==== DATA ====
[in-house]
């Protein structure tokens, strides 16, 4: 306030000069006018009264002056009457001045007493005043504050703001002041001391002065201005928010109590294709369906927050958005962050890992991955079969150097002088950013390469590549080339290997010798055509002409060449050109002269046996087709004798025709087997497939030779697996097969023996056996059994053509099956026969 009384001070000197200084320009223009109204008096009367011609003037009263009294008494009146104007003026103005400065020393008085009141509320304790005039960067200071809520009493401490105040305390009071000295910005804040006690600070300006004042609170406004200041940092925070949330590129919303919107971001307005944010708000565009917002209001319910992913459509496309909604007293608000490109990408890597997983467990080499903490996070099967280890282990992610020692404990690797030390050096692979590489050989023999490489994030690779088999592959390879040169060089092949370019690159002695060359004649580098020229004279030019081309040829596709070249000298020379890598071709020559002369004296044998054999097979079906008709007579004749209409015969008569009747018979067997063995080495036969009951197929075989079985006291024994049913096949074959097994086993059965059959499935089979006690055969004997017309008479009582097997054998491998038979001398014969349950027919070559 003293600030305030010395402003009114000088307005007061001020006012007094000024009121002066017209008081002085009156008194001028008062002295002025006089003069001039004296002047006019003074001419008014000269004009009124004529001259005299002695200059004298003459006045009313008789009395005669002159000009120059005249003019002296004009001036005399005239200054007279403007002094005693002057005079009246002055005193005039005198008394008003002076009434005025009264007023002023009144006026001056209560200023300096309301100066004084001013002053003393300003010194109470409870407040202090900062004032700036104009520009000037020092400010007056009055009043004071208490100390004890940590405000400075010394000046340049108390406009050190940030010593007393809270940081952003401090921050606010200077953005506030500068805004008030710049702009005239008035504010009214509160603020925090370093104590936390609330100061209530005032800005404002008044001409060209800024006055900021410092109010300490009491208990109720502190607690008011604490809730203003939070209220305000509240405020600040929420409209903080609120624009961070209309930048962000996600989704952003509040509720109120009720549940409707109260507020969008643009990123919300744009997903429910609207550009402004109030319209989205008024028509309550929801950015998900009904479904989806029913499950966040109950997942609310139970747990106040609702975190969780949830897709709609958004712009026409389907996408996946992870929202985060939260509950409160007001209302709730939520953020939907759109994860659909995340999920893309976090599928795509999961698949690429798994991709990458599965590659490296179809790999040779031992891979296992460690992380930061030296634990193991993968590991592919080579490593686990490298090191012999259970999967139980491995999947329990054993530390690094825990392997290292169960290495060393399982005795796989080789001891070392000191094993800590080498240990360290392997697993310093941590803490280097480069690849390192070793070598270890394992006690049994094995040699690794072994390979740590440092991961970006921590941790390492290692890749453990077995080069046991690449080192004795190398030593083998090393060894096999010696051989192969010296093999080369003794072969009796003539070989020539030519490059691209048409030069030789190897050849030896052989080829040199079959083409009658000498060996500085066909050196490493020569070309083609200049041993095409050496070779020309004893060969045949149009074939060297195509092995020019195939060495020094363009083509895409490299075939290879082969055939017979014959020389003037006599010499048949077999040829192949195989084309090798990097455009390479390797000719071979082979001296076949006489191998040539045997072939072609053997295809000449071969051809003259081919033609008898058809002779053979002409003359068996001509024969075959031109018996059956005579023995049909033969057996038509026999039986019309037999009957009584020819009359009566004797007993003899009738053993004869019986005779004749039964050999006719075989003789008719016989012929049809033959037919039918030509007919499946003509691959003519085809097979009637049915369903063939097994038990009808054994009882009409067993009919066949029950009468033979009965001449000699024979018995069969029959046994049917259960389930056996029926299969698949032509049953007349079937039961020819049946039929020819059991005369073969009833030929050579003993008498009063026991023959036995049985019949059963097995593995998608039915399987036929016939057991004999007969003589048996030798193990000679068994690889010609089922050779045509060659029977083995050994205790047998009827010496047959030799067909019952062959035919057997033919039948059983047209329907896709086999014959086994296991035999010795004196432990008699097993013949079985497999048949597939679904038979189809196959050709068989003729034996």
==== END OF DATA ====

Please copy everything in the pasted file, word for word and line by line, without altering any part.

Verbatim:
[in-house]
């Protein structure tokens, strides 16, 4: 306030000069006018009264002056009457001045007493005043504050703001002041001391002065201005928010109590294709369906927050958005962050890992991955079969150097002088950013390469590549080339290997010798055509002409060449050109002269046996087709004798025709087997497939030779697996097969023996056996059994053509099956026969 009384001070000197200084320009223009109204008096009367011609003037009263009294008494009146104007003026103005400065020393008085009141509320304790005039960067200071809520009493401490105040305390009071000295910005804040006690600070300006004042609170406004200041940092925070949330590129919303919107971001307005944010708000565009917002209001319910992913459509496309909604007293608000490109990408890597997983467990080499903490996070099967280890282990992610020692404990690797030390050096692979590489050989023999490489994030690779088999592959390879040169060089092949370019690159002695060359004649580098020229004279030019081309040829596709070249000298020379890598071709020559002369004296044998054999097979079906008709007579004749209409015969008569009747018979067997063995080495036969009951197929075989079985006291024994049913096949074959097994086993059965059959499935089979006690055969004997017309008479009582097997054998491998038979001398014969349950027919070559 003293600030305030010395402003009114000088307005007061001020006012007094000024009121002066017209008081002085009156008194001028008062002295002025006089003069001039004296002047006019003074001419008014000269004009009124004529001259005299002695200059004298003459006045009313008789009395005669002159000009120059005249003019002296004009001036005399005239200054007279403007002094005693002057005079009246002055005193005039005198008394008003002076009434005025009264007023002023009144006026001056209560200023300096309301100066004084001013002053003393300003010194109470409870407040202090900062004032700036104009520009000037020092400010007056009055009043004071208490100390004890940590405000400075010394000046340049108390406009050190940030010593007393809270940081952003401090921050606010200077953005506030500068805004008030710049702009005239008035504010009214509160603020925090370093104590936390609330100061209530005032800005404002008044001409060209800024006055900021410092109010300490009491208990109720502190607690008011604490809730203003939070209220305000509240405020600040929420409209903080609120624009961070209309930048962000996600989704952003509040509720109120009720549940409707109260507020969008643009990123919300744009997903429910609207550009402004109030319209989205008024028509309550929801950015998900009904479904989806029913499950966040109950997942609310139970747990106040609702975190969780949830897709709609958004712009026409389907996408996946992870929202985060939260509950409160007001209302709730939520953020939907759109994860659909995340999920893309976090599928795509999961698949690429798994991709990458599965590659490296179809790999040779031992891979296992460690992380930061030296634990193991993968590991592919080579490593686990490298090191012999259970999967139980491995999947329990054993530390690094825990392997290292169960290495060393399982005795796989080789001891070392000191094993800590080498240990360290392997697993310093941590803490280097480069690849390192070793070598270890394992006690049994094995040699690794072994390979740590440092991961970006921590941790390492290692890749453990077995080069046991690449080192004795190398030593083998090393060894096999010696051989192969010296093999080369003794072969009796003539070989020539030519490059691209048409030069030789190897050849030896052989080829040199079959083409009658000498060996500085066909050196490493020569070309083609200049041993095409050496070779020309004893060969045949149009074939060297195509092995020019195939060495020094363009083509895409490299075939290879082969055939017979014959020389003037006599010499048949077999040829192949195989084309090798990097455009390479390797000719071979082979001296076949006489191998040539045997072939072609053997295809000449071969051809003259081919033609008898058809002779053979002409003359068996001509024969075959031109018996059956005579023995049909033969057996038509026999039986019309037999009957009584020819009359009566004797007993003899009738053993004869019986005779004749039964050999006719075989003789008719016989012929049809033959037919039918030509007919499946003509691959003519085809097979009637049915369903063939097994038990009808054994009882009409067993009919066949029950009468033979009965001449000699024979018995069969029959046994049917259960389930056996029926299969698949032509049953007349079937039961020819049946039929020819059991005369073969009833030929050579003993008498009063026991023959036995049985019949059963097995593995998608039915399987036929016939057991004999007969003589048996030798193990000679068994690889010609089922050779045509060659029977083995050994205790047998009827010496047959030799067909019952062959035919057997033919039948059983047209329907896709086999014959086994296991035999010795004196432990008699097993013949079985497999048949597939679904038979189809196959050709068989003729034996």